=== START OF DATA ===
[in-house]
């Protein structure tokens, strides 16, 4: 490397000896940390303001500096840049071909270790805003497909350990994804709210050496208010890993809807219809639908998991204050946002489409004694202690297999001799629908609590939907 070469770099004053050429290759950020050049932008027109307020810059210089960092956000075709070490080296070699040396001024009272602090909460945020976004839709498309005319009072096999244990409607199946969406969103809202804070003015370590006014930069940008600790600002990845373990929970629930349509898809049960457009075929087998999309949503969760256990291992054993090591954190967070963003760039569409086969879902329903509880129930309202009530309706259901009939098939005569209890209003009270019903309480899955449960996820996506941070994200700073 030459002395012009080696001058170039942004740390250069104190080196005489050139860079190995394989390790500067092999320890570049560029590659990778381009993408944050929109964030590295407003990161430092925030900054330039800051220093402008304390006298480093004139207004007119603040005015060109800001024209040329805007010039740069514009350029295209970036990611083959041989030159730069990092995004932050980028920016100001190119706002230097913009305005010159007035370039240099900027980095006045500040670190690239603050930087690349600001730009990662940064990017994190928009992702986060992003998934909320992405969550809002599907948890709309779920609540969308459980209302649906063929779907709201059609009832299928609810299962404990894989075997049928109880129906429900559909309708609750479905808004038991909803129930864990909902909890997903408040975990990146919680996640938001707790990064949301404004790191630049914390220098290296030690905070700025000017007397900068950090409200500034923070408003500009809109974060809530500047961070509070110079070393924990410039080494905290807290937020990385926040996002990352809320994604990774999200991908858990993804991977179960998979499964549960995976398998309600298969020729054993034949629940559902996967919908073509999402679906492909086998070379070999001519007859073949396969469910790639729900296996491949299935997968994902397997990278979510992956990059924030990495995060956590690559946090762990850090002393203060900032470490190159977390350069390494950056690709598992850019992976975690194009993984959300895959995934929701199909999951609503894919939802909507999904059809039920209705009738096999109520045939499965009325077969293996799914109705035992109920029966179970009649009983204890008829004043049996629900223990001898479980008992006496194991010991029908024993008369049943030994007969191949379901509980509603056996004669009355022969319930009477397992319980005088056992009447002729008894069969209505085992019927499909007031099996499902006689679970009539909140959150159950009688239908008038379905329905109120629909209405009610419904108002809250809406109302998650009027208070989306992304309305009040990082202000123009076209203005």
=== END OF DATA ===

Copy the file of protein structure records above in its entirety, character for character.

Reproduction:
[in-house]
């Protein structure tokens, strides 16, 4: 490397000896940390303001500096840049071909270790805003497909350990994804709210050496208010890993809807219809639908998991204050946002489409004694202690297999001799629908609590939907 070469770099004053050429290759950020050049932008027109307020810059210089960092956000075709070490080296070699040396001024009272602090909460945020976004839709498309005319009072096999244990409607199946969406969103809202804070003015370590006014930069940008600790600002990845373990929970629930349509898809049960457009075929087998999309949503969760256990291992054993090591954190967070963003760039569409086969879902329903509880129930309202009530309706259901009939098939005569209890209003009270019903309480899955449960996820996506941070994200700073 030459002395012009080696001058170039942004740390250069104190080196005489050139860079190995394989390790500067092999320890570049560029590659990778381009993408944050929109964030590295407003990161430092925030900054330039800051220093402008304390006298480093004139207004007119603040005015060109800001024209040329805007010039740069514009350029295209970036990611083959041989030159730069990092995004932050980028920016100001190119706002230097913009305005010159007035370039240099900027980095006045500040670190690239603050930087690349600001730009990662940064990017994190928009992702986060992003998934909320992405969550809002599907948890709309779920609540969308459980209302649906063929779907709201059609009832299928609810299962404990894989075997049928109880129906429900559909309708609750479905808004038991909803129930864990909902909890997903408040975990990146919680996640938001707790990064949301404004790191630049914390220098290296030690905070700025000017007397900068950090409200500034923070408003500009809109974060809530500047961070509070110079070393924990410039080494905290807290937020990385926040996002990352809320994604990774999200991908858990993804991977179960998979499964549960995976398998309600298969020729054993034949629940559902996967919908073509999402679906492909086998070379070999001519007859073949396969469910790639729900296996491949299935997968994902397997990278979510992956990059924030990495995060956590690559946090762990850090002393203060900032470490190159977390350069390494950056690709598992850019992976975690194009993984959300895959995934929701199909999951609503894919939802909507999904059809039920209705009738096999109520045939499965009325077969293996799914109705035992109920029966179970009649009983204890008829004043049996629900223990001898479980008992006496194991010991029908024993008369049943030994007969191949379901509980509603056996004669009355022969319930009477397992319980005088056992009447002729008894069969209505085992019927499909007031099996499902006689679970009539909140959150159950009688239908008038379905329905109120629909209405009610419904108002809250809406109302998650009027208070989306992304309305009040990082202000123009076209203005």